Gentle Readers, there are few things The Practical Cook enjoys more than cooking from family recipes. One of the things I love most about Christmas is the traditions, quirky as they are, that get formed. Of course, there’s probably a good reason for the tradition of limiting some dishes to the holiday season, lest I never be able to leave my home again.
Date-Nut Cookies are one of those recipes. Passed down in different versions by no fewer than two great-aunts, I naturally took some liberties with this 1950s classic to update for the modern palate. Now that I have feeling in my fingers again from rolling molten hot dates in coconut, let’s discuss how it’s done.
Date-Nut Cookies Recipe: 1950s Updated
In a medium saucepan over medium heat, melt:
1/2 cup of salted butter (aka, a stick, this is not a health food
Meanwhile, in a medium glass bowl, mix well:
1 cup sugar
pinch of salt (to balance the sweetness, but don’t go all fleur de sal)
To which you will add the melted better and stir quickly. Add the entire mixture back to the saucepan over medium heat, adding:
2 cups chopped dates (the ones in the package that comes chopped, do not go offroading on this one, you will not be happy)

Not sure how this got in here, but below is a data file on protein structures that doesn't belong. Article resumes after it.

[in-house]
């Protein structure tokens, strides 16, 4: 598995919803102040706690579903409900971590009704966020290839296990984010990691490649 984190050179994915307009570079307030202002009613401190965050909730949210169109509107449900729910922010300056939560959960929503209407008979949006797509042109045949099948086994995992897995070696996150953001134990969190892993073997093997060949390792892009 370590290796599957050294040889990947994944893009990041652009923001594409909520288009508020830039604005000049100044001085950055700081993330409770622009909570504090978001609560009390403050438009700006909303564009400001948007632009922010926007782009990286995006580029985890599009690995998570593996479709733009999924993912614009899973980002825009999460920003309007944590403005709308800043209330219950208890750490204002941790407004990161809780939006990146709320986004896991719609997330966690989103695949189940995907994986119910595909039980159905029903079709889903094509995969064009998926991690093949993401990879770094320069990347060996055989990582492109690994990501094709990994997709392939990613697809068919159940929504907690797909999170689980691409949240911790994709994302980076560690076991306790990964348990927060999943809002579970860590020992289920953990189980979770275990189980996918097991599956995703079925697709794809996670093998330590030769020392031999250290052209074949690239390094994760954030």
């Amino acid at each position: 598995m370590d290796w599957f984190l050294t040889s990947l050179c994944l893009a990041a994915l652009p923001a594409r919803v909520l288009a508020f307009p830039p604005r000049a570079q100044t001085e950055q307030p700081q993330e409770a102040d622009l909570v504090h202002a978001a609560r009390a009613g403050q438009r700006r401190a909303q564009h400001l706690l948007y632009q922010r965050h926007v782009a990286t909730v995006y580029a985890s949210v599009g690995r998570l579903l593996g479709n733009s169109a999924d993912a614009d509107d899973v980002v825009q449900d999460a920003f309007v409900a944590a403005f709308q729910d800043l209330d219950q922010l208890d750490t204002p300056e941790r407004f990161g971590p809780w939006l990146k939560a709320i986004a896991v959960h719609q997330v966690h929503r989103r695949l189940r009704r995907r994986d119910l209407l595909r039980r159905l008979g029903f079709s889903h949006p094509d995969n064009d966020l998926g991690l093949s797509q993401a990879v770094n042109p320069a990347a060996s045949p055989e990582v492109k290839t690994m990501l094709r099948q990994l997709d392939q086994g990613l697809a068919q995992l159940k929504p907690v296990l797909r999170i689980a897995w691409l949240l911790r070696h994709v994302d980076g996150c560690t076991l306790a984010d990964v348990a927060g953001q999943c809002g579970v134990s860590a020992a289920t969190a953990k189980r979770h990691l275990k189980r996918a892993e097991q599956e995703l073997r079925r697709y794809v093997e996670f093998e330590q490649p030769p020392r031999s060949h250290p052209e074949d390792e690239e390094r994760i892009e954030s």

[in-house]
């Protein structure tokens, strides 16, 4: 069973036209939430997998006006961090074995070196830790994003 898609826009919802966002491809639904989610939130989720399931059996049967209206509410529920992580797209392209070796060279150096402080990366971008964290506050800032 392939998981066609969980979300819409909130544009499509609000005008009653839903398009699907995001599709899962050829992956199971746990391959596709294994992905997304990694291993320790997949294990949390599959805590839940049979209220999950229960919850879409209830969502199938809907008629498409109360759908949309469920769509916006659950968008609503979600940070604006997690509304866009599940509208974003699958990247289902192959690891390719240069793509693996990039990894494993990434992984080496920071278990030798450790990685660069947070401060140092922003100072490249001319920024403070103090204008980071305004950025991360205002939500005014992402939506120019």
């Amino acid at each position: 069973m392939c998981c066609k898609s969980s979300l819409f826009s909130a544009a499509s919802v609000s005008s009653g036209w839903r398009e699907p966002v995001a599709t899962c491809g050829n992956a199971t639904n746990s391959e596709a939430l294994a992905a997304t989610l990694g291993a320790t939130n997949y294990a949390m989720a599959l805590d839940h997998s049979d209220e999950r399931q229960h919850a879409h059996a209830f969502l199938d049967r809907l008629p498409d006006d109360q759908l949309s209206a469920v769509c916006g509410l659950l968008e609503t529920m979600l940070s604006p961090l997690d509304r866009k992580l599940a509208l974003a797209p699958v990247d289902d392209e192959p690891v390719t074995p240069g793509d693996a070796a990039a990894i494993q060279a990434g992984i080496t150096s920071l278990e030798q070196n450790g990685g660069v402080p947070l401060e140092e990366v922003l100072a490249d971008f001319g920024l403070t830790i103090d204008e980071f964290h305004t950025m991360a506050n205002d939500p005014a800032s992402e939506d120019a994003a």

Bring this mixture to a boil, stirring constantly. Boil for 7 minutes, timing it from the very second you see some bubble action. The mixture will go from yellow, to burnt umber (Crayola was wrong to take it from us), to a deep caramel brown.
During the last minute of cooking, add, stirring well:
1 cup chopped, toasted pecans (do not skimp on this, they will not be as flavorful if you don’t toast them. It takes a minute in the microwave, so don’t start with me.)
Set aside to cool for 5 minutes. At this point, add:
4 cups Rice Krispies, or the generic store brand equivalent
Stir thoroughly but gently to fully incorporate. Working quickly with buttered hands (something that feels so wrong, but so right), roll golf-ball sized spoonfuls into rounds and roll to coat with:~4 cups of coconut flakes (use sweetened, unsweetened, organic, whatever, just not the frozen stuff)
By the end you will either a) want an assistant or b) to roll them in a size MLB would be proud to claim. But remember, you have to move quickly so the mixture is sticky enough to adhere to itself and to the coconut. The challenge: it will be hot enough and sticky enough to adhere to you. Those ladies in the 1950s were bada$$ and forget it at your peril. Buttering your hands and wearing pumps while cooking helps put the pain in perspective.
Recipe yields about 24 cookies. Refrigerate and keep there, though I recommend setting out just a bit before serving to let the flavors bloom. The balance of crunch, salt, sweet is addictive. Date-nut cookies taste even better a couple of days after they’re made, so make them early in your rotation. And, bonus, no oven needed, so you can make them while baking something else.
What’s your favorite heirloom cookie recipe? Post a comment, send a Tweet, offer me a cookie.
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Coming up Sunday, Weekly Menus, Holiday Edition.